If you did not take the poll on Wednesday, please do.

Hashtags: #HIPPA #pharmacy

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  1. Sometimes your name gets so stuck in a database that seemingly only the destruction of the server will clear your name from it.
    Binky recently posted..Philosophy of Ice CreamMy Profile

  2. I’d prefer it if the pharmacy would have an actual live person to call and let me know when a prescription was ready for pick up instead of having to drive out and guess. I hate having to stand and wait. What I really cannot stand is when they take it upon themselves not to refill the prescription but instead to call the doctor for approval on multiple refills instead of the one I ask for because they offer it cheaper per prescription without consulting me or what my wallet can handle. It should be illegal for them to do such things without first consulting the one that are paying. I do not need a reminder for refilling prescriptions. I need money to do so, common sense tells you if the bottle is empty it needs refilling if you are not yet through with the medication round. If I’m terminal and a machine is calling me I’m going to be ill. They’ll be interrupting me finishing out my life in peace.
    Laurie recently posted..All Things Being UnequalMy Profile

    • I have the whole Nanny State issue with this. I think the users should be able to opt out during the “reminder” call.

  3. I find that loud, obnoxious complaints made in public sometimes do wonders to grease the wheels of technology.
    MJ Logan recently posted..Basic Campfire Building is an Adventure SkillMy Profile

    • I used to think that until I realized the ones listening to said complaints had no tech to back up their empathy. Ugh.

  4. Since my pharmacy has screwed up more often than I’d care to think about I am just glad that I have to call THEM to make sure my meds are ready for collection and I have a month’s reserve should they screw up again.
    Given they are of the caring profession I find amazing that they have no concept of the harm they do when they screw up and then try to cover their tracks… 🙁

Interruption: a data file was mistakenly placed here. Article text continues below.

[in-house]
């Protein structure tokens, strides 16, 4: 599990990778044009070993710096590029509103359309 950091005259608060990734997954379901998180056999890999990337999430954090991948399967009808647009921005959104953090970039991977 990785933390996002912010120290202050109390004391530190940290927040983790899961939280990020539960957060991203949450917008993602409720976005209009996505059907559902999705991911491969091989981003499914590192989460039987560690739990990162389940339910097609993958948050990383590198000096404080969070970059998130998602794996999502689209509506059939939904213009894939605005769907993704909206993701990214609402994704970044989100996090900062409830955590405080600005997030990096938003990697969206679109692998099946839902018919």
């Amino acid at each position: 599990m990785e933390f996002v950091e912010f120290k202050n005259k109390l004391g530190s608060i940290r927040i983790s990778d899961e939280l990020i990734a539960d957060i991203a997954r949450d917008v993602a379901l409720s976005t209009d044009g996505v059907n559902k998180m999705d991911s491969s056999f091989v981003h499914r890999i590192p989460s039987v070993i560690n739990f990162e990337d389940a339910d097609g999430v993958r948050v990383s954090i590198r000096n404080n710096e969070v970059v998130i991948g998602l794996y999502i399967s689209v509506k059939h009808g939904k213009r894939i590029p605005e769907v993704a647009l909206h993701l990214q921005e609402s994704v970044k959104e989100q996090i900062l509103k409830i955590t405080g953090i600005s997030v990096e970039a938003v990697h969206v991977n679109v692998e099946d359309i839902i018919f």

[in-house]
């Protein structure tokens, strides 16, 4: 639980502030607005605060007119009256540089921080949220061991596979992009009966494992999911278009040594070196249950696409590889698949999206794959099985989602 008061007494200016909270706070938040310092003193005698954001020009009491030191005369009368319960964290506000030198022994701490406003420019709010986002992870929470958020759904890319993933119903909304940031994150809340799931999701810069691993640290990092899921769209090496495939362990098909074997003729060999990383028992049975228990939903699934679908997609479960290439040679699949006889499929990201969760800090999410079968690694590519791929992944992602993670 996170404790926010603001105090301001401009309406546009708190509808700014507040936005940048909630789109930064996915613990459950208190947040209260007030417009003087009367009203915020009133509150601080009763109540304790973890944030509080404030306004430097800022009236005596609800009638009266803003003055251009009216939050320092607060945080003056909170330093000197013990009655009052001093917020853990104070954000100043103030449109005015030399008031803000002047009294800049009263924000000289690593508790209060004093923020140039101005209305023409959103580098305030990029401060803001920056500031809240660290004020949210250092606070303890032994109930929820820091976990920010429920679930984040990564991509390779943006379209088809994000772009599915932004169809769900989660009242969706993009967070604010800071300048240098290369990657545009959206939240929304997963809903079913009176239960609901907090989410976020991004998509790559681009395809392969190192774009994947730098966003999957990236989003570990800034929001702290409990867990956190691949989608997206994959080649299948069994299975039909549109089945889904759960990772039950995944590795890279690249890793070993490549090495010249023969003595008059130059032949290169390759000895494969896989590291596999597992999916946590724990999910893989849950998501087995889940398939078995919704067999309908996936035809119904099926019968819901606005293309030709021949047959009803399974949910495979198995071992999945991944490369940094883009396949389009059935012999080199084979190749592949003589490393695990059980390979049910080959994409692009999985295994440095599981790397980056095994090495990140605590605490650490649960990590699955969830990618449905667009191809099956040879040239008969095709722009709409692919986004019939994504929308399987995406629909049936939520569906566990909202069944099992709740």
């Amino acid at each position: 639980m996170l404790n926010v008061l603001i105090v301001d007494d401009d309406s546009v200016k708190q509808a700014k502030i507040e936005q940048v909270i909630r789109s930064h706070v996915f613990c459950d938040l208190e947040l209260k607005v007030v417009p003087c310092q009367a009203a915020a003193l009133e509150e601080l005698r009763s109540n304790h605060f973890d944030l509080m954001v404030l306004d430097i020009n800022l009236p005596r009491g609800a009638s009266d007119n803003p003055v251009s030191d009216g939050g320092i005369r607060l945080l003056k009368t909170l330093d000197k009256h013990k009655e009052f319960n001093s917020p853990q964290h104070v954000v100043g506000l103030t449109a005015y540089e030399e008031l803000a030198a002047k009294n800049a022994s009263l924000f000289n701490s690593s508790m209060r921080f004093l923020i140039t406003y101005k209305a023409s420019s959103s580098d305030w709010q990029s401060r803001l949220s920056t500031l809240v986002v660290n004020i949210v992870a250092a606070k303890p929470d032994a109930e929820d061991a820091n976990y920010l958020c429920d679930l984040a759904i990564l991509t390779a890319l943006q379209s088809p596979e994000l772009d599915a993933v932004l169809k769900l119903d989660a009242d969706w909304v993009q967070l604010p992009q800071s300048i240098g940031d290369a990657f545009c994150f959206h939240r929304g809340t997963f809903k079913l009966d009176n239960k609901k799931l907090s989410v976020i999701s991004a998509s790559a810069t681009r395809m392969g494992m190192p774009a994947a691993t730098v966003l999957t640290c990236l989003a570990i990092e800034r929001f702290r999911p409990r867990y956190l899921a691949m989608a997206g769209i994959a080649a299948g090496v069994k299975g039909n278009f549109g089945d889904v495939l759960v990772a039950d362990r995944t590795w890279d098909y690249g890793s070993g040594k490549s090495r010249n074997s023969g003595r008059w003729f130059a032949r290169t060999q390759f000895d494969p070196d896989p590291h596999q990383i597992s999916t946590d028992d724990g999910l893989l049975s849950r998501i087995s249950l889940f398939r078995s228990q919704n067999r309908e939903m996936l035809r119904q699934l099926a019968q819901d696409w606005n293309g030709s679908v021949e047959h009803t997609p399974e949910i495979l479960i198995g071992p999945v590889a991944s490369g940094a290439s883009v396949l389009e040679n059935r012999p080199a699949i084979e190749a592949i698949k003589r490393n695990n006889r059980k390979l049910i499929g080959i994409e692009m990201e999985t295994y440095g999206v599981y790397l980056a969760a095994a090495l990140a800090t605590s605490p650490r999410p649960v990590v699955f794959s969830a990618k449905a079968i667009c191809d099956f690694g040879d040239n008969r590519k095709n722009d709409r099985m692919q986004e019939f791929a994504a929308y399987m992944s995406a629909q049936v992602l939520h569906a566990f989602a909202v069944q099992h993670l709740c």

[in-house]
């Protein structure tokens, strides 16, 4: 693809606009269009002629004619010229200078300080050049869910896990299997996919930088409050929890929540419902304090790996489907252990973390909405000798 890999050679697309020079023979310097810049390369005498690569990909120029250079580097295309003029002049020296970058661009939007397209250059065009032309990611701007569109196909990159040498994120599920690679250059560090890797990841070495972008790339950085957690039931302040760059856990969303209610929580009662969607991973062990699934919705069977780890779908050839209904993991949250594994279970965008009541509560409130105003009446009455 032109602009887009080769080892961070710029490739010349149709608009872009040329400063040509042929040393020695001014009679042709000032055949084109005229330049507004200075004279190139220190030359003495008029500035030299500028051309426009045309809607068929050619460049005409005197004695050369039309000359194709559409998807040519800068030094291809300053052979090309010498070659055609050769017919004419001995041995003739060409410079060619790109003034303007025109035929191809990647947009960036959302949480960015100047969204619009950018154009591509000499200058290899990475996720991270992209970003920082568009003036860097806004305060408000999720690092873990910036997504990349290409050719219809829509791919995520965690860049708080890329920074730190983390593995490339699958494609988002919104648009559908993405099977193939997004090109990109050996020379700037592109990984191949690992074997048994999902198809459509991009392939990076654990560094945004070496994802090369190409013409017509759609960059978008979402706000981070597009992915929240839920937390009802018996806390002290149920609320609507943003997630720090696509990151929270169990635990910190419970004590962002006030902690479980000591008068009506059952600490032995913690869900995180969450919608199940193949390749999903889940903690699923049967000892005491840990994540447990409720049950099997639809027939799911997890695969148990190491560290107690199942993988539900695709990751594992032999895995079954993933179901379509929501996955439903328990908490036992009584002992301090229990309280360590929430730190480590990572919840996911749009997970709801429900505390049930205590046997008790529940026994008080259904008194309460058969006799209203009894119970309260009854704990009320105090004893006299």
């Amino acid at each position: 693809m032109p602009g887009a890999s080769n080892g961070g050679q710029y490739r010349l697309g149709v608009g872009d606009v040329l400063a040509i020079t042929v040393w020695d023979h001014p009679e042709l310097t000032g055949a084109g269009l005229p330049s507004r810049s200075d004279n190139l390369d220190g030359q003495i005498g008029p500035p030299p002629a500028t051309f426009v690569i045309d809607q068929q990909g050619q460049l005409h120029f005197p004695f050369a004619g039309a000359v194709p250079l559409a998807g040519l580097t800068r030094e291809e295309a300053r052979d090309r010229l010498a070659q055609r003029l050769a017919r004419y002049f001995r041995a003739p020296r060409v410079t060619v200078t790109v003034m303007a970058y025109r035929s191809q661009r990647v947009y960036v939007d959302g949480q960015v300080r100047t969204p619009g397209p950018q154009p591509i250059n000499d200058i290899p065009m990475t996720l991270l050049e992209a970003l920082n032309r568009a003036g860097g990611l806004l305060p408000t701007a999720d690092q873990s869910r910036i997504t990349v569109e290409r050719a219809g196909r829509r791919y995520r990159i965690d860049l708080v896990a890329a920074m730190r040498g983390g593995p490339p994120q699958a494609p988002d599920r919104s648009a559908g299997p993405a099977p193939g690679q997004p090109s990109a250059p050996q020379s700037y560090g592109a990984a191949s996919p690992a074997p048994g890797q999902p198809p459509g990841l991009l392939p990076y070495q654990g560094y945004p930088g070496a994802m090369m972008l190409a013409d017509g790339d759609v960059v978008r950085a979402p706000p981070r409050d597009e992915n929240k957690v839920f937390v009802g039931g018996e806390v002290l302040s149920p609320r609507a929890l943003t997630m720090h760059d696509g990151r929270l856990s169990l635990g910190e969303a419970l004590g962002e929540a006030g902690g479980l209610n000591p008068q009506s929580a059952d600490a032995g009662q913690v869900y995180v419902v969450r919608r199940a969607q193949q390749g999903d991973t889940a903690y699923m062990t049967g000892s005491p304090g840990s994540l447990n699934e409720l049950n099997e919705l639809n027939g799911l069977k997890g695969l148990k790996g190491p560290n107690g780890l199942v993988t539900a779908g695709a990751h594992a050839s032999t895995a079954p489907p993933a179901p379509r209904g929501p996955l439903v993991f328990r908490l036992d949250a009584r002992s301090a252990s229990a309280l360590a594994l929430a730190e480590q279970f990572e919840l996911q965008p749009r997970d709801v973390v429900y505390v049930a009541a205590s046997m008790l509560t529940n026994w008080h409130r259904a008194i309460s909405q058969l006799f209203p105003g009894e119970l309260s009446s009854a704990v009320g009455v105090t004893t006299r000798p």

Love and hugs sweetheart! 🙂

    Prenin recently posted..Saturday – Quiet day.My Profile

  5. Oops!

    Forgot the notify flag… 🙂
    Prenin recently posted..Saturday – Quiet day.My Profile

  6. Raises hand from back of room.
    Wildly waves hand when Red fails to see.
    Jumps up and wildly waves hand screaming, “pick me, pick me I know the answer dammit!”

    Yes, code monkeys honestly believe nothing will change, ever ever and forever amen. That is the answer.

    Valentine Logar recently posted..Fall Flash 13My Profile

  7. Well, at least in this case Disinterested Party’s frustration led to a few hardy laughs here in the galley! Hope that helps, DP…
    Yes, even those in the pharmacies that really pretend to care can one only shrug her shoulders and raise her eyebrows when the price for one of xx monthly Rx’s was increased by 1000%. Not a mistake, not a typo on my part. It has been one of the cheapest drugs around for decades and suddenly I must now pay $40 instead of $4. Apparently they did that because they can!
    And because computers made it so easy for them to do so!

    BuddhaKat recently posted..From Friday to Fractals…My Profile

  8. I am aghast how freely one’s personal information is thrown about but I have been lucky not to be involved in anything this life threatening.
    I received a hydro bill once with a different name on it. I called to say that was not my name. “Who are you, then?”
    “I’m xx and I have lived here 10 years.”
    “No, that is the wrong name. You do not live there.”
    So now I don’t know who I am but some stranger who has never laid eyes on me does. Huh. I can’t recall how long it took to straighten out.
    Address databases are not managed well. 🙂
    Tess Kann recently posted..Hot Flash – EmbarkMy Profile

    • I argued with my retirement fund one year for an entire year. They told me I could not access my information without my birth date. I informed them I had input said date in the format they desired to no avail. When asked which date I used, I provided my birth date. The man told me (who was flabbergasted), “Well, that is simple. You were not born on that date. It says right here another date.” After 18 telephone calls and three faxes of my driver’s license and birth certificate, I finally found someone who understood someone had keyed it improperly. xxx

  9. On the other hand, there are some customer service reps who are good, and some companies with good policies.
    El Guapo recently posted..Friday Foolishness – Immaculate EditionMy Profile

  10. Sometimes the idiots outweigh the intelligence of the few, in other words not all are in the category of stupid, but an awful lot are, which is rather annoying at the best of times 🙁

    This is a great posting Red 🙂

    Andro xxxx